ArtsAutosBooksBusinessEducationEntertainmentFamilyFashionFoodGamesGenderHealthHolidaysHomeHubPagesPersonal FinancePetsPoliticsReligionSportsTechnologyTravel


Updated on September 3, 2010

Zeus, in ancient Greek religion, is the chief deity. He was known to the Romans as Jupiter (Juppiter) and to Asiatic Indians as Dyaus pita. In origin he was an Indo-European divinity- a weather god enthroned on mountain summits, which are watched for indications of weather, and the ruler of the sky (the name means "sky"), where atmospheric phenomena are observed. As god of the bright sky, he controlled the sun, moon, stars, and planets; as god of the dark sky, he caused thunder, lightning, clouds, winds, dew, rain, hail, sleet, snow, comets, meteors, and meteorites.

Zeus was the son of Cronus (Kronos) and Rhea, and brother of Hestia, Demeter, Hera, Hades, and Poseidon. He married successively Metis (Counsel), Themis (Law), and Hera (Lady), of whom the last was his sister. By more than 115 mistresses, both mortal and immortal, he had over 140 offspring, such as the Graces, the Muses, the Seasons, and numerous kings and queens, heroes and heroines, who were considered demideities. His divine children, who ranked as Olympian divinities (except Persephone), were Apollo, Ares, Artemis, Athena, Dionysus, Hebe, Hephaestus, and Hermes.


Homer, the earliest Greek writer to mention Zeus, calls him "father of gods and men," a designation to be interpreted as signifying a paterfamilias, the father of a family, whose members owe obedience to him as director of their conduct and upholder of customary law. From this conception came several of his more than 685 recorded epithets, such as Ktesios (protector of the household), Herkios (defender of the courtyard), Hikesios (supporter of suppliants), and Xenios (upholder of hospitality). Since the family was the foundation of the state, it was a short step to associate Zeus with care of the city-state; hence political epithets, such as Polieus (guardian of the city), Eleutherios (vindicator of liberty), Agoraios (advocate of the assembly), and Boulaios (champion of the council). From his role as overseer of the state developed his role as observer of conditions among mortals; hence moral epithets, such as Epopsios (observer of all things), in which capacity he castigated criminals and avenged injured persons, and Horkios (maintainer of oaths), wherein he punished violators of the sanctity of their sworn pacts.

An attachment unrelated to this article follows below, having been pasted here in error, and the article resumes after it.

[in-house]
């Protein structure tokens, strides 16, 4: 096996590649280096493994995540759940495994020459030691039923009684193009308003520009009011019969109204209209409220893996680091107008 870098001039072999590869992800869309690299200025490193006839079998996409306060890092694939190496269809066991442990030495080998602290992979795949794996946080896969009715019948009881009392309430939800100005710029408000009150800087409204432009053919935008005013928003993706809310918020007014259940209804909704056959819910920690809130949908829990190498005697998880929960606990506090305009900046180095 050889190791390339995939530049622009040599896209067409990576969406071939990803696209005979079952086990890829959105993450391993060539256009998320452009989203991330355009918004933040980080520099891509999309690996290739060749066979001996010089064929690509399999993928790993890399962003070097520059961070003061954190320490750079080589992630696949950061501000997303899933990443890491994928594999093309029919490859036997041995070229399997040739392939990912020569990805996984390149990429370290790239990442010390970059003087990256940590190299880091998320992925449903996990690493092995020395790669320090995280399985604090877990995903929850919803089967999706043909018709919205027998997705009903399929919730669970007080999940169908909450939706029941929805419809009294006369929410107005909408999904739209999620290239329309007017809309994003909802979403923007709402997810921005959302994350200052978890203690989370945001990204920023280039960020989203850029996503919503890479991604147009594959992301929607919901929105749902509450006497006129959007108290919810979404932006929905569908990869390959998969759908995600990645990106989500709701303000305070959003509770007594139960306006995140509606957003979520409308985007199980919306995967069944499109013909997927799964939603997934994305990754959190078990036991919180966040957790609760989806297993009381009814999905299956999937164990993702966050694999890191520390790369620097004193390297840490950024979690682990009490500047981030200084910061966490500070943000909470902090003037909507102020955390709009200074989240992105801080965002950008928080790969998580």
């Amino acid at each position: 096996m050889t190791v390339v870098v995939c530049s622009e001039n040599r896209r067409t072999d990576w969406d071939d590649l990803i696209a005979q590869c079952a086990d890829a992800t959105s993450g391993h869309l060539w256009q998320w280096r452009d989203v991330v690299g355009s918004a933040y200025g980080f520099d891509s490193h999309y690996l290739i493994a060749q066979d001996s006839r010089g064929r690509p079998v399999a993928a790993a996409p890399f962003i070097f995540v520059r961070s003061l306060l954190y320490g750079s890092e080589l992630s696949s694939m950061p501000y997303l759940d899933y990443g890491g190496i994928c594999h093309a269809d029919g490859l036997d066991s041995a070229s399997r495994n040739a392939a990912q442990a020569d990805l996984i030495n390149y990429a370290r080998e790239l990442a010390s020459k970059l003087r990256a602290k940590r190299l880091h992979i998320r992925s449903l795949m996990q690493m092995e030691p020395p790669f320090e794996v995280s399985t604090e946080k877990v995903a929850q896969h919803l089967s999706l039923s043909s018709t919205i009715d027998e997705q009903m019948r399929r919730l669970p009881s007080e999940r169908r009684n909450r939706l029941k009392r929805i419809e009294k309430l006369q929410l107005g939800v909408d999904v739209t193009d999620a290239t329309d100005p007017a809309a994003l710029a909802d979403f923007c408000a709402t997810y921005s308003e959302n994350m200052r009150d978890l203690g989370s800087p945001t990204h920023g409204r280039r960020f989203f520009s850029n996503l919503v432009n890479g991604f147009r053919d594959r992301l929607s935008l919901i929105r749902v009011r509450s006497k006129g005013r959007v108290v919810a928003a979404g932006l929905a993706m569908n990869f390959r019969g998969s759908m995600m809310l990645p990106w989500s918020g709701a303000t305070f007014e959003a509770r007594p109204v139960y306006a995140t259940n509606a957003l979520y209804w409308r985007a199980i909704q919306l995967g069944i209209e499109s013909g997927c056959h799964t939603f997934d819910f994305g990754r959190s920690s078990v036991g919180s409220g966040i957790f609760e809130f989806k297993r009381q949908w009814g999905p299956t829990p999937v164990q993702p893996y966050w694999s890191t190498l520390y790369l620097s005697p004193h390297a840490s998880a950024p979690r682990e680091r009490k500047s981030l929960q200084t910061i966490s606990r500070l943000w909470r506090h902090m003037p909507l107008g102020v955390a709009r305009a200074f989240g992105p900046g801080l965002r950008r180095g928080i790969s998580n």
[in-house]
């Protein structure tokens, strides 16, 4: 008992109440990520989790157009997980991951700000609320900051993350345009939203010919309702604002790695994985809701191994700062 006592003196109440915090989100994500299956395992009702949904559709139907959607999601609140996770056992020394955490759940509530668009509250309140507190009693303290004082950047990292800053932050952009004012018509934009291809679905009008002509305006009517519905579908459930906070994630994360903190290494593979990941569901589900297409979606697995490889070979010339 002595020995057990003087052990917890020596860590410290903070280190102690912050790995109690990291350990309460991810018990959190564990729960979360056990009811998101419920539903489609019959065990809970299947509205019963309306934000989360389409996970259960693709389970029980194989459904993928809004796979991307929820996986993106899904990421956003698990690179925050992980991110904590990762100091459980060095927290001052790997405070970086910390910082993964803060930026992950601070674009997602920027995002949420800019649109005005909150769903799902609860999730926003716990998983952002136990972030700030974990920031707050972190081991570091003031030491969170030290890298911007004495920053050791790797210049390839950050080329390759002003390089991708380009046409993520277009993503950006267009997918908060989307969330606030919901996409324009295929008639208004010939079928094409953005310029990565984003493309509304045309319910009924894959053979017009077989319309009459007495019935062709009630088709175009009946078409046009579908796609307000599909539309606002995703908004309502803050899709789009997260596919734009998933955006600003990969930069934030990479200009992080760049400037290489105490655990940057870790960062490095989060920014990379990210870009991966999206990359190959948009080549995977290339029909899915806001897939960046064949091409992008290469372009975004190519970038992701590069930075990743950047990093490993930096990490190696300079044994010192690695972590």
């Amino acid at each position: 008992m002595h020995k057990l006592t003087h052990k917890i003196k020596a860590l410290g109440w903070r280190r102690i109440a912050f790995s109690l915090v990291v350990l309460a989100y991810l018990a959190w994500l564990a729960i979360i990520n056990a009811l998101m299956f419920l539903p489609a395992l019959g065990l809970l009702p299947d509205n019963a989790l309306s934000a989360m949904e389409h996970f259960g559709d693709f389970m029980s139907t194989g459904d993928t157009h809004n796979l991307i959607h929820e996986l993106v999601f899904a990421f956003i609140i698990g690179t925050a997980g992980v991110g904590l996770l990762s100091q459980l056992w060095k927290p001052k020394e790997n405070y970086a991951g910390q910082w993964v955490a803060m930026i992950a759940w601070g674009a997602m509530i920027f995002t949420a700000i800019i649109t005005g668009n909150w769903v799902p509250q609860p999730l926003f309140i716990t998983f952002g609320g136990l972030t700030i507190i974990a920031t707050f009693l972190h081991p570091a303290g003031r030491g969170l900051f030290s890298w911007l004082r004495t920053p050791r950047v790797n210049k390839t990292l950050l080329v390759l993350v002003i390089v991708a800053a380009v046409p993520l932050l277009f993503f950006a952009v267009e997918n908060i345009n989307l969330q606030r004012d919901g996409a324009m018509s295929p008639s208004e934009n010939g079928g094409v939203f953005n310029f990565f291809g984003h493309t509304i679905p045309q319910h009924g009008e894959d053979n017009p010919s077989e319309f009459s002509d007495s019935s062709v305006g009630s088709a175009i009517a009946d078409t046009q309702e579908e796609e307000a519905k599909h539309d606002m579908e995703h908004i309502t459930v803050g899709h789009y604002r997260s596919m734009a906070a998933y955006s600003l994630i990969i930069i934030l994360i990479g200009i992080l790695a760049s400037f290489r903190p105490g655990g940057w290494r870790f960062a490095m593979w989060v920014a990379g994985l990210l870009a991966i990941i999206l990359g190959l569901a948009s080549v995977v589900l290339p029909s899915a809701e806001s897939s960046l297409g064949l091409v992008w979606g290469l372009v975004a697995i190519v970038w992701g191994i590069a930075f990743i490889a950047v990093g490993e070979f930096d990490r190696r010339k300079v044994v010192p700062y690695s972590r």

As Panomphaios (author of all divination), Zeus was the primal source of prophetic power. As Soter (savior), he saved persons, particularly sailors and seafarers, from peril. Other epithets referred to the many places where Zeus was worshiped throughout the Hellenic world. Of these the most noted were Diktaios (of Mount Dikte in Crete, where he was born); Lykaios (of Mount Lykaion in Arcadia, where he was reared); Olympics (of Mount Olympus in Thessaly, where he dwelt); Dodonaios (of Dodona in Epirus, where his oracle was the oldest oracle in Greece); Ammort or Ammonios (of Ammonium, now the Oasis of Siwa, in Egypt, where Alexander the Great of Macedon was hailed in 332 B.C. as the son of Zeus Ammon by the priests of this oracular shrine); and Olympikos (of Olympia in Elis, where, from 776 B.C., the Olympic games were held quadrennially in his honor and where, in 457 B.C., Phidias completed his collosal statue of Zeus Olympikos, one of the Seven Wonders of the World, in the Olympeium or Temple of Zeus).